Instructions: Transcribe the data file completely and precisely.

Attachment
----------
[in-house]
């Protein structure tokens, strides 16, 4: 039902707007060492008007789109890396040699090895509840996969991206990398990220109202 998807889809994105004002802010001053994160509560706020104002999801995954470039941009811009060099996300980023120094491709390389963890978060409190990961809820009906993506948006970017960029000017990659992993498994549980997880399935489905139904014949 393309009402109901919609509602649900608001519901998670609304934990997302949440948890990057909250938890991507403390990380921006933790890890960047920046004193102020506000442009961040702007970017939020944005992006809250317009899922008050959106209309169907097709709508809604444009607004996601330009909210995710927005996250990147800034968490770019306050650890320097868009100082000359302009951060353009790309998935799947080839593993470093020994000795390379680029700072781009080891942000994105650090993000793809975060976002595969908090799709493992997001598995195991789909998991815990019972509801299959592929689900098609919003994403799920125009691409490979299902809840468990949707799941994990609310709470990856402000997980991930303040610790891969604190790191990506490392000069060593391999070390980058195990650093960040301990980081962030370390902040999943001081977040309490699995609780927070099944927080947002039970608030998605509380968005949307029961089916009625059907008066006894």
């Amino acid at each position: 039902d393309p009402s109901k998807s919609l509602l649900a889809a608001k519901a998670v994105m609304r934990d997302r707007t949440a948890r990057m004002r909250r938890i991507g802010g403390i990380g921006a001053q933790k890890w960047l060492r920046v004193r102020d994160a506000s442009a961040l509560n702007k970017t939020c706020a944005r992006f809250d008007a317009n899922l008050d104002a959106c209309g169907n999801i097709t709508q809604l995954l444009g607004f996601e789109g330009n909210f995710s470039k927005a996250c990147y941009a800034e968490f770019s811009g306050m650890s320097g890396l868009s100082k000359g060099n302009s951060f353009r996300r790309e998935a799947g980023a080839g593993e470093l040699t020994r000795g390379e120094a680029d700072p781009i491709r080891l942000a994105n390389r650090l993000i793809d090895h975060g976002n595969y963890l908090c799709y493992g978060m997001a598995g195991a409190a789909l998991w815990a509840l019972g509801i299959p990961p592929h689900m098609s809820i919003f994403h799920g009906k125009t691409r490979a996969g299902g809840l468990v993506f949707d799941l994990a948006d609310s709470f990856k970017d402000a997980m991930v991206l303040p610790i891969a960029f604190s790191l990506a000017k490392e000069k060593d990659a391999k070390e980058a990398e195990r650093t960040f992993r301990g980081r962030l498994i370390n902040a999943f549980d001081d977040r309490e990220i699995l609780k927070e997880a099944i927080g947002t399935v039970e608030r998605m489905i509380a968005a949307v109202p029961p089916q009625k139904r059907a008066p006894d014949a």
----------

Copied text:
[in-house]
């Protein structure tokens, strides 16, 4: 039902707007060492008007789109890396040699090895509840996969991206990398990220109202 998807889809994105004002802010001053994160509560706020104002999801995954470039941009811009060099996300980023120094491709390389963890978060409190990961809820009906993506948006970017960029000017990659992993498994549980997880399935489905139904014949 393309009402109901919609509602649900608001519901998670609304934990997302949440948890990057909250938890991507403390990380921006933790890890960047920046004193102020506000442009961040702007970017939020944005992006809250317009899922008050959106209309169907097709709508809604444009607004996601330009909210995710927005996250990147800034968490770019306050650890320097868009100082000359302009951060353009790309998935799947080839593993470093020994000795390379680029700072781009080891942000994105650090993000793809975060976002595969908090799709493992997001598995195991789909998991815990019972509801299959592929689900098609919003994403799920125009691409490979299902809840468990949707799941994990609310709470990856402000997980991930303040610790891969604190790191990506490392000069060593391999070390980058195990650093960040301990980081962030370390902040999943001081977040309490699995609780927070099944927080947002039970608030998605509380968005949307029961089916009625059907008066006894």
């Amino acid at each position: 039902d393309p009402s109901k998807s919609l509602l649900a889809a608001k519901a998670v994105m609304r934990d997302r707007t949440a948890r990057m004002r909250r938890i991507g802010g403390i990380g921006a001053q933790k890890w960047l060492r920046v004193r102020d994160a506000s442009a961040l509560n702007k970017t939020c706020a944005r992006f809250d008007a317009n899922l008050d104002a959106c209309g169907n999801i097709t709508q809604l995954l444009g607004f996601e789109g330009n909210f995710s470039k927005a996250c990147y941009a800034e968490f770019s811009g306050m650890s320097g890396l868009s100082k000359g060099n302009s951060f353009r996300r790309e998935a799947g980023a080839g593993e470093l040699t020994r000795g390379e120094a680029d700072p781009i491709r080891l942000a994105n390389r650090l993000i793809d090895h975060g976002n595969y963890l908090c799709y493992g978060m997001a598995g195991a409190a789909l998991w815990a509840l019972g509801i299959p990961p592929h689900m098609s809820i919003f994403h799920g009906k125009t691409r490979a996969g299902g809840l468990v993506f949707d799941l994990a948006d609310s709470f990856k970017d402000a997980m991930v991206l303040p610790i891969a960029f604190s790191l990506a000017k490392e000069k060593d990659a391999k070390e980058a990398e195990r650093t960040f992993r301990g980081r962030l498994i370390n902040a999943f549980d001081d977040r309490e990220i699995l609780k927070e997880a099944i927080g947002t399935v039970e608030r998605m489905i509380a968005a949307v109202p029961p089916q009625k139904r059907a008066p006894d014949a």